Likewise, human energies are forces that cannot rest quiet until they reach their consummation in the sea of forces. Though the waters of the river are akin to the waters of the ocean in substance, the manner of their working is different. While the ocean is calm, subdued and magnificent in its profundity, the river is restless and cannot find peace anywhere. It is universal force in comparison with individual force. As a river seeks its peace in the vast expanse of the ocean, the forces that constitute the unit of individuality rush towards the sea of force in the cosmos. All our hectic activity throughout the day is an attempt of the segregated units of energy to find their attunement in the ocean of energy. We have been isolated from home, and we ask for an attunement with it. Now in this process of the reuniting of the individual with the cosmic, many a mistake may happen, as in the rivers trying to find their way to the ocean. The river may have to face mountains obstructing its path, due to which it may have to run in a thousand directions, splashing its waters hither and thither and wasting itself in the effort to confront the barrier, overcome it, and find its way to the ocean.
The human individual may have to face the same situation. It is not that the human energies flow calmly, majestically into the ocean of universal force. We are obstructed by circular motions of force—whirls and coils of energies which may catch us on the way and suck us into themselves, wherein we may either get caught up or lose consciousness of our destination. This happens when the ultimate purpose of the movement of the universal force, manifest as an individual, is coupled somehow or other with personal desire.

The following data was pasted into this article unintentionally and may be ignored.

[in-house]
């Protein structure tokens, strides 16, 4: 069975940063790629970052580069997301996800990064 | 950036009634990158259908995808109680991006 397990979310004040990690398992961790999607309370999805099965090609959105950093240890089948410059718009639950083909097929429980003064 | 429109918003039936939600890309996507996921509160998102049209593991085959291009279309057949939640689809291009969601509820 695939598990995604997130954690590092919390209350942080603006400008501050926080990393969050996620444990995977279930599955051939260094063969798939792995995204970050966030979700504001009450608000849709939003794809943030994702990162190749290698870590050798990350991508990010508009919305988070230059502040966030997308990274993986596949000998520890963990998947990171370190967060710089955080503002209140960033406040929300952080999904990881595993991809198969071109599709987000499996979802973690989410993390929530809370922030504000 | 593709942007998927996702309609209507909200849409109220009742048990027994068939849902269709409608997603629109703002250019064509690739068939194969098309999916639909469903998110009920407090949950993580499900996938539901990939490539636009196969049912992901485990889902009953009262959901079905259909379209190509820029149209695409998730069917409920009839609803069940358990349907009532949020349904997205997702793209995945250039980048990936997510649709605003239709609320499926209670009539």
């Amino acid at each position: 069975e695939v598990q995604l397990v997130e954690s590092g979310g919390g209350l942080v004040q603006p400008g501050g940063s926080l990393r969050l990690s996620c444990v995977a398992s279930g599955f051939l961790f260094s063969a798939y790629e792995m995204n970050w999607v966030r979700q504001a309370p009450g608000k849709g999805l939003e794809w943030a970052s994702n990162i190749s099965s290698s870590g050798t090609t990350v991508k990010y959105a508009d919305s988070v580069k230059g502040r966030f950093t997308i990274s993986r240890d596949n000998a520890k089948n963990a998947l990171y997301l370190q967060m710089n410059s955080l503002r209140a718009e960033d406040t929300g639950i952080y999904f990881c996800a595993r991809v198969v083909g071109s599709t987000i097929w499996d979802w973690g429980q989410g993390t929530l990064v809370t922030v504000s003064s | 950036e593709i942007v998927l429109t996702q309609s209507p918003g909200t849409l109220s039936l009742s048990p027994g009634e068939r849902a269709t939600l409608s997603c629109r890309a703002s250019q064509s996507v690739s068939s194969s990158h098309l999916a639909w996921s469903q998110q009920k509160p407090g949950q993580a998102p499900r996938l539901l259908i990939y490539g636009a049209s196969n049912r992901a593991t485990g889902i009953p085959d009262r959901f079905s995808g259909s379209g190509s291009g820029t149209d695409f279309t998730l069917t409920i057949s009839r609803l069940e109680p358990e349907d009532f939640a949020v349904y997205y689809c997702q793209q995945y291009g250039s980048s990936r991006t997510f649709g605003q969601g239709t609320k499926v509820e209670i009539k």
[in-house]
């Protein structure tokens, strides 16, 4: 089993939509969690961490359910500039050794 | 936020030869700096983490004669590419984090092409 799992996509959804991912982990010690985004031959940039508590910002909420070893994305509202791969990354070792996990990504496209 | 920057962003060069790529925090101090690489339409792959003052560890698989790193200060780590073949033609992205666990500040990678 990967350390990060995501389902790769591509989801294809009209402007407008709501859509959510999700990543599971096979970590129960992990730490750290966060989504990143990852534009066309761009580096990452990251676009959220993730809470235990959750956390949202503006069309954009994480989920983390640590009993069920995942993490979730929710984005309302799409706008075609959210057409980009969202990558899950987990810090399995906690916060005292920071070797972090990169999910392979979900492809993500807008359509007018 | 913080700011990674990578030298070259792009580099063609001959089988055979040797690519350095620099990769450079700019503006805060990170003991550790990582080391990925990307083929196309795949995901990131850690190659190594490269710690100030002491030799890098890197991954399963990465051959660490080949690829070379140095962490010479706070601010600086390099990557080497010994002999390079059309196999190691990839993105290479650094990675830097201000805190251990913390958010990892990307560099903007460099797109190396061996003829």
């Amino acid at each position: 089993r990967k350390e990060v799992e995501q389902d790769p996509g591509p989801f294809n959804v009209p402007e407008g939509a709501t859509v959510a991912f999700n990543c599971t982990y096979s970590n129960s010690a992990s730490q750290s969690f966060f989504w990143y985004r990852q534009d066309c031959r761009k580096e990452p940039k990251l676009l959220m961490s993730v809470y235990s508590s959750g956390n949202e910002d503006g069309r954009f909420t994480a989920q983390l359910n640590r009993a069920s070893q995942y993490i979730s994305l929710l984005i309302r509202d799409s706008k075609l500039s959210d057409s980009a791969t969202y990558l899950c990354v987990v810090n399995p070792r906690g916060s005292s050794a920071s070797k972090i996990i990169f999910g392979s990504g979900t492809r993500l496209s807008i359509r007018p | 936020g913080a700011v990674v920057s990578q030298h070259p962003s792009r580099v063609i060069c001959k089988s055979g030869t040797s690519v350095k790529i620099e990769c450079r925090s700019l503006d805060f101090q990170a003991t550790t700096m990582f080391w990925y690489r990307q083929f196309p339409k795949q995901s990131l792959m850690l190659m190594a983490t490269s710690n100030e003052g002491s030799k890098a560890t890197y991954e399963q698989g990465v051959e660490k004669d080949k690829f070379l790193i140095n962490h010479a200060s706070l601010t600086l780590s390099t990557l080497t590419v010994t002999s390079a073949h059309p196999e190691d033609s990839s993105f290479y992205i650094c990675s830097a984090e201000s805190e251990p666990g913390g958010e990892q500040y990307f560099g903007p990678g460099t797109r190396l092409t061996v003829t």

I mentioned earlier that we have two kinds of energies, the Deva and the Asuric, the higher and the lower, one pulling us up to our universal home and the other tethering us down to the universal campus. The forces that tie us to the body are called desires; the forces that try to escape the limitations of the body and seek their expansion in the ocean of force are the aspirations for freedom. The Ashramas of life—the stages of Brahmacharya, Grihastha, Vanaprashtha and Sannyasa—are intended to sublimate this riotous force in our personality, riotous because it can get involved in desires of the body.
The onward journey of righteousness, therefore, oftentimes gets smothered by the downward pull of desire. To obviate this, the ancient seers have instituted this life of the Ashramas, where all stages are equally important. The Ashramas are inter-related, one sustaining the other, one having meaning in the other, one fulfilling the other, as also holds true for the Purusharthas. The stage of the Brahmacharin is the time intended for gathering momentum, gaining strength for further fulfilment. The Grihastha-dharma is an obstacle on the way that has to be confronted and overcome. In this confrontation of the mountain in front of the rushing river, it may waste some of its water breaking through the dams; it may even destroy things, but it shall fulfil its need. So the Grihastha-dharma is a kind of dam that is faced by the movement of this force. Necessary or unnecessary, it is something that it faces.
The Grihastha-dharma is not merely a social institution. The stages of life—Brahmacharya, Grihastha, Vanaprastha and Sannyasa – are not social institutions created by man for his own whim and fancy. They are external names of forms taken by certain psychological necessities, and they have a tremendous reality behind them. They may take an external form in society for the internal training of the individual.
The whole purpose of the four stages is a gradual release of the energy that is in an incipient stage at the birth of a child. A child is born with desires of various types, of which it can have no knowledge on account of its immature mind. As it grows, the Ashramas act as an educative process for the child. They tend, protect and enable the incipient budding energies to grow with a purpose rather than wildly like trees in a forest.
Hence, the Ashramas are a process of education of the soul. The soul is something transempirical, as I mentioned already, unconnected with intellectual processes and sciences. Inasmuch as this process of education is so intricate and internal, it becomes difficult for us to understand what it is. We mistake it for the arts and sciences that teach us how to get on well in life. This is quite different. The education of the soul, which is the purpose of the Ashramas, is an inner process not merely in a scientific psychological sense, but in a more profound sense—so profound that it is inseparable from our own self.